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Date:   Fri, 28 Apr 2023 01:47:22 -0400
From:   "Theodore Ts'o" <>
To:     Baokun Li <>
Cc:     Ming Lei <>,
        Matthew Wilcox <>,,
        Andreas Dilger <>,,
        Andrew Morton <>,,,
        Dave Chinner <>,
        Eric Sandeen <>,
        Christoph Hellwig <>, Zhang Yi <>,
        yangerkun <>
Subject: Re: [ext4 io hang] buffered write io hang in balance_dirty_pages

On Fri, Apr 28, 2023 at 11:47:26AM +0800, Baokun Li wrote:
> Ext4 just detects I/O Error and remounts it as read-only, it doesn't know
> if the current disk is dead or not.
> I asked Yu Kuai and he said that disk_live() can be used to determine
> whether
> a disk has been removed based on the status of the inode corresponding to
> the block device, but this is generally not done in file systems.

What really needs to happen is that del_gendisk() needs to inform file
systems that the disk is gone, so that the file system can shutdown
the file system and tear everything down.

disk_live() is relatively new; it was added in August 2021.  Back in
2015, I had added the following in fs/ext4/super.c:

 * The del_gendisk() function uninitializes the disk-specific data
 * structures, including the bdi structure, without telling anyone
 * else.  Once this happens, any attempt to call mark_buffer_dirty()
 * (for example, by ext4_commit_super), will cause a kernel OOPS.
 * This is a kludge to prevent these oops until we can put in a proper
 * hook in del_gendisk() to inform the VFS and file system layers.
static int block_device_ejected(struct super_block *sb)
	struct inode *bd_inode = sb->s_bdev->bd_inode;
	struct backing_dev_info *bdi = inode_to_bdi(bd_inode);

	return bdi->dev == NULL;

As the comment states, it's rather awkward to have the file system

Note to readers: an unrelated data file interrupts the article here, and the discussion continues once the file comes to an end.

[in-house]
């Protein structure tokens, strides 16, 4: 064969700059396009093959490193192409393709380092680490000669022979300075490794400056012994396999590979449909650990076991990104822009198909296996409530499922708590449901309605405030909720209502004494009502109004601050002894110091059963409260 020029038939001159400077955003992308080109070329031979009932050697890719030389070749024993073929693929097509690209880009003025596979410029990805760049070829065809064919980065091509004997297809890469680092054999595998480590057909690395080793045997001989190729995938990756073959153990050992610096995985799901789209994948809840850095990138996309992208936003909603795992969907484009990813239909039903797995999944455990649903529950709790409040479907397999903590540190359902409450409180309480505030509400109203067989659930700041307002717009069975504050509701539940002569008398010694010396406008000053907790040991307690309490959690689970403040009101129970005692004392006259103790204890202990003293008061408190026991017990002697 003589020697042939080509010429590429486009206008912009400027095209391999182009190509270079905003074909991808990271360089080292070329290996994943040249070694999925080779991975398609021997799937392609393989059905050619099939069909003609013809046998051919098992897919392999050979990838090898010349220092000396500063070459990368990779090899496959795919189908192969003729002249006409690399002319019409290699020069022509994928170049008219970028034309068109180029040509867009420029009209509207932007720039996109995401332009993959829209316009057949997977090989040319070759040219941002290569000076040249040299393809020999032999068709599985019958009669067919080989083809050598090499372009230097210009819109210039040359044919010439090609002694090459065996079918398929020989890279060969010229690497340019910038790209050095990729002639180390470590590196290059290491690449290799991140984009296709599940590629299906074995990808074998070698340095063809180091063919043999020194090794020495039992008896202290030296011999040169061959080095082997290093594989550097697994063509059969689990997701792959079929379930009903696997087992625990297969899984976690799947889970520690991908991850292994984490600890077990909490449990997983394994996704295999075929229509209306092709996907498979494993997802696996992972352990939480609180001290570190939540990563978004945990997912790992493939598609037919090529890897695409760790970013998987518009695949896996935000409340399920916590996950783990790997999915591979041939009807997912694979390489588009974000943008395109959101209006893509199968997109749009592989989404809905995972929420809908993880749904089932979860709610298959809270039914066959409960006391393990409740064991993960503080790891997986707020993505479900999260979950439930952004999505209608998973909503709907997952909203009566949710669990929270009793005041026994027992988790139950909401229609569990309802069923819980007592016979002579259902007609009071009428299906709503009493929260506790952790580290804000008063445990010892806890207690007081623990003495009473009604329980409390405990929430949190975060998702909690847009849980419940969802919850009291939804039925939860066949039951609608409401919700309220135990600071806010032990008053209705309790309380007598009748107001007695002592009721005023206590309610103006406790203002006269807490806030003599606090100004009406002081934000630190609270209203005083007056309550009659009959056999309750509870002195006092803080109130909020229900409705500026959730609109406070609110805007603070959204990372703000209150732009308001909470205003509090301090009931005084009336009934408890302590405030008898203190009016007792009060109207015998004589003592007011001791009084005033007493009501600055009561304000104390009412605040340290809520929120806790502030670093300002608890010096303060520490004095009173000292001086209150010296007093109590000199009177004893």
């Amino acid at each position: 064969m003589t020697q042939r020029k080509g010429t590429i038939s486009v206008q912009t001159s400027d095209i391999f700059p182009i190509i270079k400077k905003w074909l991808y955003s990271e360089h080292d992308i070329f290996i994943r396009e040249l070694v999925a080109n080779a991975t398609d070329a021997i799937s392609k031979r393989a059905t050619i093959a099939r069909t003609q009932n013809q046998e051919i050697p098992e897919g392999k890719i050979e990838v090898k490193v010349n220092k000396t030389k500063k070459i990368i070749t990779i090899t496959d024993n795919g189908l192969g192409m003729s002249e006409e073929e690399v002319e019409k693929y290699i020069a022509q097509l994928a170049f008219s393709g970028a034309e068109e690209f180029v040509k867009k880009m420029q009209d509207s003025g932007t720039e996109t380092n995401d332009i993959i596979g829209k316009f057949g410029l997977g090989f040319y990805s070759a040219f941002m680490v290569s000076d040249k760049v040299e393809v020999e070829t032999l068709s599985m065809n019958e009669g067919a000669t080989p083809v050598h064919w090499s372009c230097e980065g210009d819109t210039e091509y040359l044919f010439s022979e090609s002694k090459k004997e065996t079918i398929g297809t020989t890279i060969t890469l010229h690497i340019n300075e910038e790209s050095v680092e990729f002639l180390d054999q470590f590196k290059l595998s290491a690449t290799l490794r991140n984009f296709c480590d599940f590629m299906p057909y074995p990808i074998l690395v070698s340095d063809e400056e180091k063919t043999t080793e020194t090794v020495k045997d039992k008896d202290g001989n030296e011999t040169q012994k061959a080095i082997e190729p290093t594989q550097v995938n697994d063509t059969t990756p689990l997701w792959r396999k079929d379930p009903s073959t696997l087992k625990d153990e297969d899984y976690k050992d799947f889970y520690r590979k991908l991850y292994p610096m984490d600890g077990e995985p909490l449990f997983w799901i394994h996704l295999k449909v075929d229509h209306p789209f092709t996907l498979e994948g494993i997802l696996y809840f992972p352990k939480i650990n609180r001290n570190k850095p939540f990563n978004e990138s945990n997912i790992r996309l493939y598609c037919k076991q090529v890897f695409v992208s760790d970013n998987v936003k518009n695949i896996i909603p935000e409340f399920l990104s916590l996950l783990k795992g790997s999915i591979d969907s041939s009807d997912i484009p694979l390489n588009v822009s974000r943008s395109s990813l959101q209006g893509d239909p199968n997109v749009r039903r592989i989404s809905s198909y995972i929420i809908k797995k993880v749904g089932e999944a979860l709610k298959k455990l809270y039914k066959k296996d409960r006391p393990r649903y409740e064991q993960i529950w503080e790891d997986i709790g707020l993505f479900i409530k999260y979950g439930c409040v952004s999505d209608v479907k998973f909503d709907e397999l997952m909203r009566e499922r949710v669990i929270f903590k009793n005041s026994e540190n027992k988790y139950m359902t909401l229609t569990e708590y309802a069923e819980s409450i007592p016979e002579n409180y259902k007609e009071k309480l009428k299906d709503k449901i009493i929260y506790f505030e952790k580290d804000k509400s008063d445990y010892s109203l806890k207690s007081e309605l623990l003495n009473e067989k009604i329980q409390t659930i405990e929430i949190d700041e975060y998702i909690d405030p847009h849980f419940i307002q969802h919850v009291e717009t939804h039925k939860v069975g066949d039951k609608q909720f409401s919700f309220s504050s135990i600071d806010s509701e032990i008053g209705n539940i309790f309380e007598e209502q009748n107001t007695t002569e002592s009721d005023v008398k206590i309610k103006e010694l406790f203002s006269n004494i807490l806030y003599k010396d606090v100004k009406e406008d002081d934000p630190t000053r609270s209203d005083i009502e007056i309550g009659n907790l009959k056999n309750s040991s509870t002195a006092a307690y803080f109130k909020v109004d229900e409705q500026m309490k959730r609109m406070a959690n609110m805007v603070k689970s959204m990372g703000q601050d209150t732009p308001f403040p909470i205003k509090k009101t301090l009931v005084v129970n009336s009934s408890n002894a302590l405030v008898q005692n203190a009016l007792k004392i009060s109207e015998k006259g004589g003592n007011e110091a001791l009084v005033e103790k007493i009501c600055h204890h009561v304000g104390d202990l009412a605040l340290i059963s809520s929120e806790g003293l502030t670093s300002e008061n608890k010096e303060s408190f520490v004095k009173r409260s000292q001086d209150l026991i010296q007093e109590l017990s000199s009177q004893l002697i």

check to see if the block device is dead in various places; the real
problem is that the block device shouldn't just *vanish*, with the
block device structures egetting partially de-initialized, without the
block layer being polite enough to let the file system know.

> Those dirty pages that are already there are piling up and can't be
> written back, which I think is a real problem. Can the block layer
> clear those dirty pages when it detects that the disk is deleted?

Well, the dirty pages belong to the file system, and so it needs to be
up to the file system to clear out the dirty pages.  But I'll also
what the right thing to do when a disk gets removed is not necessarily

For example, suppose some process has a file mmap'ed into its address
space, and that file is on the disk which the user has rudely yanked
out from their laptop; what is the right thing to do?  Do we kill the
process?  Do we let the process write to the mmap'ed region, and
silently let the modified data go *poof* when the process exits?  What
if there is an executable file on the removable disk, and there are
one or more processes running that executable when the device
disappears?  Do we kill the process?  Do we let the process run unti
it tries to access a page which hasn't been paged in and then kill the

We should design a proper solution for What Should Happen when a
removable disk gets removed unceremoniously without unmounting the
file system first.  It's not just a matter of making some tests go

						- Ted

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